There’s a Joke Here Somewhere and It’s On Me
I mistook the Catholic schoolgirls for friends until I learned my mother paid them fifty cents an hour to pick me up from elementary and walk me home, knee socks slouched and kilts rolled at the hip. Philomena and Therese brought hairspray, brought boys, brought cigarettes. They watched Dancing on Air from the bus station sized black and white in the kitchen while I broke raw ramen into melamine. When they raided the back cabinet for dusty pints of banana liquor, one called Blue Lagoon the hue of 2000 Flushes, Secret Santa gifts no grownup would touch, Holly showed up on her bicycle with a bell shaped like Jesus. Holly switched the dial to Bob Ross and his happy little trees, but money went missing; from there it took little convincing: MTV watched me. I watched MTV. I watched Legs, Hot for Teacher. Sometimes I’d remove the sleeve of condoms from my mother’s night side and stretch them over the spout, plump and jellied, launch them from her bedroom window. We shared our driveway with a rabbi and his wife. The wife pinned her laundry to an outdoor rack, web bent like an antennae searching for signal, flaunted tablecloths and bloomers, big and white and above reproach. One night she knocked on our door in cat-shaped glasses, coral and rhinestone (if not rabbinical, we all have surprises) to report her asphalt findings. Held the splattered remains with tweezers to the light where they shimmered like molted skin. Did my mother know the child she was raising, who I was, the kind of person I’d be, left alone, exposed to outside elements, how I’d turn out if my mother wasn’t careful. Someone should keep an eye out. My soul was at risk. The rabbi’s wife offered her services. My mother said thank you very much. I was 9. By 11, Sally Sellers’ family would all but adopt me. In 1984 I had Bruce Springsteen. I had Dancing in the Dark. I lay on my mother’s bed, mandala print, drinking Coke from the liter, lips feathered in sour cream and onion. I watched Bruce bop to the beat as if to an earlier era, his hand swinging, his hand reaching, his hand ticking toward Courtney Cox, a ruse, of course, but I believed, then, I believed in his boot stop and stare, that moment, hey baby, in the outstretched hand, the other wrist doing that little flip, that she had been plucked from anonymity, that a person could be found like that, noticed in the crowd. It was the only happy ending I’d need. I watched the denim hug his hips. Watched the crotch close up, close-up of his bottom lip, teeth teasing the telltale bite, the glint. Decades later, I’d learn his song was not about sex but depression, the two inextricably twined. Bruce would write about this. Demons haunt everyone, even rock stars. Sally’s dad looked just like him: dark curls, hooked nose, more Jewish than Jersey, but Saturday mornings after sleepovers sweaty from his runs it was easy to conflate, easy to see his arms, cuffs rolled, veins pulsing like a through line, easy to feel his hand, the wink, ache pushing against muscle tugging at bone as if to say take, save me, we who can be neither saved nor contained, fingers brushing fingers around the daisy chain kitchen, step close and touch, easy to get swept in the song, the dance, hips on the floor, easy now, quiet, before everyone else wakes, easy to believe he moved just for me.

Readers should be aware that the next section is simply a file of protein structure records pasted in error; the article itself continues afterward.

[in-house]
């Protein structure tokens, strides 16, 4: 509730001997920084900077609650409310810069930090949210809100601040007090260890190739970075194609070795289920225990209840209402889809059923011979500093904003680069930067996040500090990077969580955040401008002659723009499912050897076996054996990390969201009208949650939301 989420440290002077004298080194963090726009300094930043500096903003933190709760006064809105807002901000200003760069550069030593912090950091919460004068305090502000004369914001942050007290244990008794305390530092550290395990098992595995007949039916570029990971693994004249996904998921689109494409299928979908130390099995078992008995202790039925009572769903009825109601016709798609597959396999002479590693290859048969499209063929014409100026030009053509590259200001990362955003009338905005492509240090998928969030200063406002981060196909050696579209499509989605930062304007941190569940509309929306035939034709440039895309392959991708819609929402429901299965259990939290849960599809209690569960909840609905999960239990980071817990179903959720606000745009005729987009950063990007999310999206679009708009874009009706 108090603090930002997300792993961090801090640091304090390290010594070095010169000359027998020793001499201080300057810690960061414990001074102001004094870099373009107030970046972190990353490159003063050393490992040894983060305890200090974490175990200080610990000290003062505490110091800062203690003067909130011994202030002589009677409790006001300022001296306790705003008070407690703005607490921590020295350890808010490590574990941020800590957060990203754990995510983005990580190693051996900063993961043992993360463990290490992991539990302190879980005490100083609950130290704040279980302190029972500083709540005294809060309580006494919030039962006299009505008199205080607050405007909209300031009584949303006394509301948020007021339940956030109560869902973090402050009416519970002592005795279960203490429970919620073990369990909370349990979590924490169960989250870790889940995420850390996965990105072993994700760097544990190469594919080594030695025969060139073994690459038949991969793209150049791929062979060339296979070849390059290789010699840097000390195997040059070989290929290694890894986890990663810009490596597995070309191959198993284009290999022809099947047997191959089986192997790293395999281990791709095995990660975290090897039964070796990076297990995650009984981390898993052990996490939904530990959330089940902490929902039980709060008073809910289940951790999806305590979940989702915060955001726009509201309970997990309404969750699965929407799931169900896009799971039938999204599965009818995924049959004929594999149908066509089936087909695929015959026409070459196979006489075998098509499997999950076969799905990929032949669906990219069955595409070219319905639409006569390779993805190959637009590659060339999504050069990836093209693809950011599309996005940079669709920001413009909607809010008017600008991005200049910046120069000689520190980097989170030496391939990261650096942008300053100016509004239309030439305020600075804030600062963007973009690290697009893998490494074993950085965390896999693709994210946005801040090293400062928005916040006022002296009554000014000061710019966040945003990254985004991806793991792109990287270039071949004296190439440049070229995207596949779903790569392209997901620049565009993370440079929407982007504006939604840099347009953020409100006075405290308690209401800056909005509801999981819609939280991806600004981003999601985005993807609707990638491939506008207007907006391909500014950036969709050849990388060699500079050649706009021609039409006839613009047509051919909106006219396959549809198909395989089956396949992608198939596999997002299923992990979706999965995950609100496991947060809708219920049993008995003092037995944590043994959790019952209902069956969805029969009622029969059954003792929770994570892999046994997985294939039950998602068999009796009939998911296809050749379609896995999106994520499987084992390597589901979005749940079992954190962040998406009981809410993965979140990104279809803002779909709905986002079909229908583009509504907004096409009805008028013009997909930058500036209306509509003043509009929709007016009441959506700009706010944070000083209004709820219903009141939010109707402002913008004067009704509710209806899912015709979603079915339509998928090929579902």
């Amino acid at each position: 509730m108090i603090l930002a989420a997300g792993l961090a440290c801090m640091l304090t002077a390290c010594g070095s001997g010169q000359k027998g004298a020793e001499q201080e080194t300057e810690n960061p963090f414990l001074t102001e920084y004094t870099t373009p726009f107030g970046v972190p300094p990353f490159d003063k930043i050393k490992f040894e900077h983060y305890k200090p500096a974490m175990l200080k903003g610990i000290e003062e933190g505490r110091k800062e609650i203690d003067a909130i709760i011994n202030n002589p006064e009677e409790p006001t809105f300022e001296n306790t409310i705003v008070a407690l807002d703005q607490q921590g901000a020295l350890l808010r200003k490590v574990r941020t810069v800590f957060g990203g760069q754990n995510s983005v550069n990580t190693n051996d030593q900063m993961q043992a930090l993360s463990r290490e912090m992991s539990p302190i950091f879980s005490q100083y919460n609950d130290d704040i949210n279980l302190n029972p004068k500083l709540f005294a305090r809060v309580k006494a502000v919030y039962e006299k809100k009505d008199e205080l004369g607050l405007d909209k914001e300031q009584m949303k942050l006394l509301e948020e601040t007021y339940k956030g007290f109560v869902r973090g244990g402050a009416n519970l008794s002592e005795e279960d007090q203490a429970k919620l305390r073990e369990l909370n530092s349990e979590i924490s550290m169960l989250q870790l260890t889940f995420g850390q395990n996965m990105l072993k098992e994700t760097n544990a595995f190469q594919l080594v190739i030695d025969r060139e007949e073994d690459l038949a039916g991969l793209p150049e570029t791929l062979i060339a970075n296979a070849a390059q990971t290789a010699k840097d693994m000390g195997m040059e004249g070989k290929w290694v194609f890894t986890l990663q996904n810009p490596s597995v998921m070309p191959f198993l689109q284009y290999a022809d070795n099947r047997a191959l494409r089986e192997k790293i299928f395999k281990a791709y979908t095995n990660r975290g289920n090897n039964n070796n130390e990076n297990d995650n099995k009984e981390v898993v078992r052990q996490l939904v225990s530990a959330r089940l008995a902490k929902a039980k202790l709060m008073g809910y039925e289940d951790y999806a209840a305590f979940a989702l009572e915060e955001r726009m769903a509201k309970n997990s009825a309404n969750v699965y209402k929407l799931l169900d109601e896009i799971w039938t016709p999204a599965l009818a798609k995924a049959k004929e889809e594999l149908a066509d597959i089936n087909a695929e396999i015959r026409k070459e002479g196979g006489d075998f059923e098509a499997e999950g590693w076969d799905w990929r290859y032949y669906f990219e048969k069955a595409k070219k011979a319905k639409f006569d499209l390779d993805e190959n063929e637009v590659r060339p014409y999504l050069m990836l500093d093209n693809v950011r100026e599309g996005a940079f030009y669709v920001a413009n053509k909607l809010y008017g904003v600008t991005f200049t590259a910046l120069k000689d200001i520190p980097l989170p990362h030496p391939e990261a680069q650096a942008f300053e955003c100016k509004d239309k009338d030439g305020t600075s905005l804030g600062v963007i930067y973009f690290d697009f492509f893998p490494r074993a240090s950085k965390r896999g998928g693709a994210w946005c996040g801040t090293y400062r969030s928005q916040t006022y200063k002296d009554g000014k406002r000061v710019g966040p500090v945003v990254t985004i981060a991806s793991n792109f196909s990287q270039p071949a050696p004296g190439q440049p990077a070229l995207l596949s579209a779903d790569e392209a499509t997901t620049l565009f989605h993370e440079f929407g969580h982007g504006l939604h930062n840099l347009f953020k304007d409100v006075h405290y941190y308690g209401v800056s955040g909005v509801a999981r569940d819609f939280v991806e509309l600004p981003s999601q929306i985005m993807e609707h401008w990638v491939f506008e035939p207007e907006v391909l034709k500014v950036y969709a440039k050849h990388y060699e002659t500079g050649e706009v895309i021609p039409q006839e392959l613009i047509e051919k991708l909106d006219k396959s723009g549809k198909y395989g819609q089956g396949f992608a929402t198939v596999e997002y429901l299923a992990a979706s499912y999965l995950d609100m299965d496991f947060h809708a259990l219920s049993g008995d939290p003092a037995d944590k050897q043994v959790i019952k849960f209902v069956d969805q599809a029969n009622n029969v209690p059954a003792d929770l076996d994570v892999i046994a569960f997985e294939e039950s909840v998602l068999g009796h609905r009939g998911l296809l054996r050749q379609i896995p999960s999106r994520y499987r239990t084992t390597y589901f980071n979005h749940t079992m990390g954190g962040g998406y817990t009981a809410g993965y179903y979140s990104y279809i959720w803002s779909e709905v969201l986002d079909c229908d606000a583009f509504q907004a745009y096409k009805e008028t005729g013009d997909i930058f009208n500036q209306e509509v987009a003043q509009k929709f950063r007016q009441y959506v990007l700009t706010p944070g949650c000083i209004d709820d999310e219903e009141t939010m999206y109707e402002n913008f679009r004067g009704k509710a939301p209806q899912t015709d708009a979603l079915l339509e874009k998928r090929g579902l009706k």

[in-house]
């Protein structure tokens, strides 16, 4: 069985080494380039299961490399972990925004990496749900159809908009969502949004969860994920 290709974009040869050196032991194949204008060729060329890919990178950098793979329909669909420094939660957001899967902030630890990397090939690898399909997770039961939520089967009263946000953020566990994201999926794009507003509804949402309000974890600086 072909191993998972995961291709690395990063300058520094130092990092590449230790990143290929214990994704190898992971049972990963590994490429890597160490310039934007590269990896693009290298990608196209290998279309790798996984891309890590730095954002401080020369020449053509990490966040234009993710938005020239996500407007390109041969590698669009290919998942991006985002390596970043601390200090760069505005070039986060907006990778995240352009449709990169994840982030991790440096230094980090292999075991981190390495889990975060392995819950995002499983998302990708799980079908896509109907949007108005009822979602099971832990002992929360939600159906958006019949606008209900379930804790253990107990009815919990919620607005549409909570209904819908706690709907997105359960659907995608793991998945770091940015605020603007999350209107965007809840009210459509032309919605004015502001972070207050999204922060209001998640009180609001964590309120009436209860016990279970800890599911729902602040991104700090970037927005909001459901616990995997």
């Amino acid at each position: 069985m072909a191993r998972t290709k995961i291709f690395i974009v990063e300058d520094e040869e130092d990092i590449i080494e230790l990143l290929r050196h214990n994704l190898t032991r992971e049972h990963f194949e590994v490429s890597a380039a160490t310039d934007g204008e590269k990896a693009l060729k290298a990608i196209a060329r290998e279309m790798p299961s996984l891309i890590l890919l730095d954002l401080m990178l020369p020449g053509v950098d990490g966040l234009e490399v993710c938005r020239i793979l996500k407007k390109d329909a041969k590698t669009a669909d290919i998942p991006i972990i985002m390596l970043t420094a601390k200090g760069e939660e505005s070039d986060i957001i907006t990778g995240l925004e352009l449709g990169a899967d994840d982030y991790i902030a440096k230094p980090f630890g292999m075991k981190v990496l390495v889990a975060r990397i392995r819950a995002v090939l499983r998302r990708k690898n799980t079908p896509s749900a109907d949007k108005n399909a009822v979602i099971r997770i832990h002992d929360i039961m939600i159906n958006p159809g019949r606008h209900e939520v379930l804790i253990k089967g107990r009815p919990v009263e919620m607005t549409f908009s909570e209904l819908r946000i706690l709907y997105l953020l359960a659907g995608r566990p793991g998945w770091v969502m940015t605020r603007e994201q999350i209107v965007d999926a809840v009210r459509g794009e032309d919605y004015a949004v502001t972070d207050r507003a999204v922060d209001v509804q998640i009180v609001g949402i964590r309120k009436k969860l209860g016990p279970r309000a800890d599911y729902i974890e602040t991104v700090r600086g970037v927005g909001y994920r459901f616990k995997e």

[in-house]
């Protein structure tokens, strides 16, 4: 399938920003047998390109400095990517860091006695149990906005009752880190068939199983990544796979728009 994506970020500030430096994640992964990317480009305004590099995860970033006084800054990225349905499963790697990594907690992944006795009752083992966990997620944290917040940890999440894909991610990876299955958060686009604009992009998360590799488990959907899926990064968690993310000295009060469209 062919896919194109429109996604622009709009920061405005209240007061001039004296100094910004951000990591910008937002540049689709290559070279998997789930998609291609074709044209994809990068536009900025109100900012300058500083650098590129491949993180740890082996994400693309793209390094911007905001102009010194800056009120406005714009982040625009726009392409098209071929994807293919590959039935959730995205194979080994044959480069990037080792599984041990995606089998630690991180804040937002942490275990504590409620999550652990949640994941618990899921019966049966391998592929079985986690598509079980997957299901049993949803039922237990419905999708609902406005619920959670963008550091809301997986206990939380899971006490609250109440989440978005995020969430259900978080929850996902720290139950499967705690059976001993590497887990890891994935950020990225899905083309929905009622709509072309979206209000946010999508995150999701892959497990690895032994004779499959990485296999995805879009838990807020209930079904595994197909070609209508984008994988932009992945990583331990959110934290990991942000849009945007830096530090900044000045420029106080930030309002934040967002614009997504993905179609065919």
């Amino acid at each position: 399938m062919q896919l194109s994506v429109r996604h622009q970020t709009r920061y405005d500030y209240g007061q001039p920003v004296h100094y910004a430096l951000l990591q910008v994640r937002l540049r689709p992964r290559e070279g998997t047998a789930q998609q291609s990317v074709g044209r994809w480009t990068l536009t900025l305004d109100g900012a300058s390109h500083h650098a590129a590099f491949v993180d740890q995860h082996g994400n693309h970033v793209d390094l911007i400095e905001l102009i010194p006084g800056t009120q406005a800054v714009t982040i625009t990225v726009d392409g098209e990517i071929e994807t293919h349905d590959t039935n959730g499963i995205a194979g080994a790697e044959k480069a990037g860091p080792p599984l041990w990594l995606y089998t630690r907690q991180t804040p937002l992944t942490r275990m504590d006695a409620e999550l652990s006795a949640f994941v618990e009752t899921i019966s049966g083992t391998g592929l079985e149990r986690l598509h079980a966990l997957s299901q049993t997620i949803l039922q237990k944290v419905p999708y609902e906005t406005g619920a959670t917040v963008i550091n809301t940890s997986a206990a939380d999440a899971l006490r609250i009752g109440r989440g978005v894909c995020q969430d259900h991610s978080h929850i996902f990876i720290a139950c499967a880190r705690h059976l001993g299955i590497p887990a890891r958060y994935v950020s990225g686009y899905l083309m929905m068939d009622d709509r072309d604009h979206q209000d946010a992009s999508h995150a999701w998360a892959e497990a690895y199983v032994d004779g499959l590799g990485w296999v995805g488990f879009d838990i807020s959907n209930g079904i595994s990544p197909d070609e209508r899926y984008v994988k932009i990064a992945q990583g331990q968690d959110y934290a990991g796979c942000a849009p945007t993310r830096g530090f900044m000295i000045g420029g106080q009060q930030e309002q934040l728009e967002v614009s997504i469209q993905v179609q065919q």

Sara Lippmann‘s collection, Doll Palace (Dock Street Press) was long-listed for the 2015 Frank O’Connor International Short Story Award. She was the recipient of an artist’s fellowship in fiction from NYFA (New York Foundation for the Arts) and her work has appeared in Slice Magazine, Tupelo Quarterly, Diagram, Midnight Breakfast, Wigleaf and elsewhere. She teaches at Rutgers University and at St. Joseph’s College and lives with her family in Brooklyn. Find her @saralippmann.